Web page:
In Britain, the question of citizenship for Jews - their legal integration into the nation – was not an explosive issue, as it was elsewhere. A more pressing problem for Jews (Jewish men, that is), one that was never definitively resolved, was the question of their rank in the social hierarchy and in the popular imagination. Could a Jew be a gentleman? Was Jewishness compatible with gentility? Part of the problem was the elasticity and ambiguity of the notion of gentility in English society more generally in the Victorian period. This lectures explores whether the notion was sufficiently flexible to encompass Jews (and, if so, which Jews) and how some Jews staked a claim to gentlemanly status.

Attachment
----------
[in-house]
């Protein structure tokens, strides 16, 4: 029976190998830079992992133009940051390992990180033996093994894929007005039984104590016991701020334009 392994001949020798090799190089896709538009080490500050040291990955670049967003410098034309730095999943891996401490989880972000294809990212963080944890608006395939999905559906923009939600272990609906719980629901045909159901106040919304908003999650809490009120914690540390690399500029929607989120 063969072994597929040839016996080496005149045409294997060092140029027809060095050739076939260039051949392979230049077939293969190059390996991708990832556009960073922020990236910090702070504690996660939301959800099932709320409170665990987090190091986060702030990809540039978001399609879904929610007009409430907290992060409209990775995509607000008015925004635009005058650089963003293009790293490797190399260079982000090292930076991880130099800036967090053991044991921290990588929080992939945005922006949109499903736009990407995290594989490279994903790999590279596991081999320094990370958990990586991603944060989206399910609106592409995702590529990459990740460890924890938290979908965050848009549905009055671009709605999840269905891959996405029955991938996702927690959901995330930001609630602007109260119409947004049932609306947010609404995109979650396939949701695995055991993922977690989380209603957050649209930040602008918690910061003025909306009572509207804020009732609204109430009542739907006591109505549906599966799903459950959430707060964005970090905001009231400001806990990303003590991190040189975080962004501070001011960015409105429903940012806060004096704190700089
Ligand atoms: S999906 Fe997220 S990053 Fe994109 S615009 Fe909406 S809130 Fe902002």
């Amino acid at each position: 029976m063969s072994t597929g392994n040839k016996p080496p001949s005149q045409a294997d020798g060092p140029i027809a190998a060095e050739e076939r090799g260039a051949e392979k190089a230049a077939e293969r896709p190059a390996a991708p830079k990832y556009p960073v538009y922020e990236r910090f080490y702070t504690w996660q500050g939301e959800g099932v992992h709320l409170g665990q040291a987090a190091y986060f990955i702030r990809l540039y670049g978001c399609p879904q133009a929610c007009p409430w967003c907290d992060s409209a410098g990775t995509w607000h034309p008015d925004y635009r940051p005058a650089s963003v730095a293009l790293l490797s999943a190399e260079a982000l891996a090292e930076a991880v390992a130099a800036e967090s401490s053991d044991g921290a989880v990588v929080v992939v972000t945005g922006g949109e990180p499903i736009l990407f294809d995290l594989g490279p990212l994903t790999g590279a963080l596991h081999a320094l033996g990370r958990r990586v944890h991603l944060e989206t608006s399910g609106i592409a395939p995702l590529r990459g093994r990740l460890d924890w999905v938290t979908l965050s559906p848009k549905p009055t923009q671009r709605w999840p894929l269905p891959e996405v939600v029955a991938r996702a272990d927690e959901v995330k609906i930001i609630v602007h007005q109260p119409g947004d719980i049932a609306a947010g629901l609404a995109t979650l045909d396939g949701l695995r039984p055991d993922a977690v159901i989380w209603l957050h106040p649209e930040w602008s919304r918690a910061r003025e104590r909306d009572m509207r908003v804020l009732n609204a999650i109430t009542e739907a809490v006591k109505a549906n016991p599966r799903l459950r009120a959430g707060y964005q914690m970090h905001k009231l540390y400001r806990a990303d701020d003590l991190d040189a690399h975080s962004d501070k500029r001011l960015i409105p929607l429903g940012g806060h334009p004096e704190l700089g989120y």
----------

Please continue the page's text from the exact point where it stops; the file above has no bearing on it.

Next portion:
Todd Endelman is Professor Emeritus of History and Judaic Studies at the University of Michigan, where he taught from 1985 to 2012. A specialist in the social history of modern European Jewry and Anglo-Jewish history, he is the author of The Jews of Georgian England, 1714-1830; Radical Assimilation in Anglo-Jewish History, 1656-1945; The Jews of Britain, 1656-2000; and Broadening Jewish History: Towards a Social History of Ordinary Jews. He recently completed a history of conversion and radical assimilation in modern Jewish history.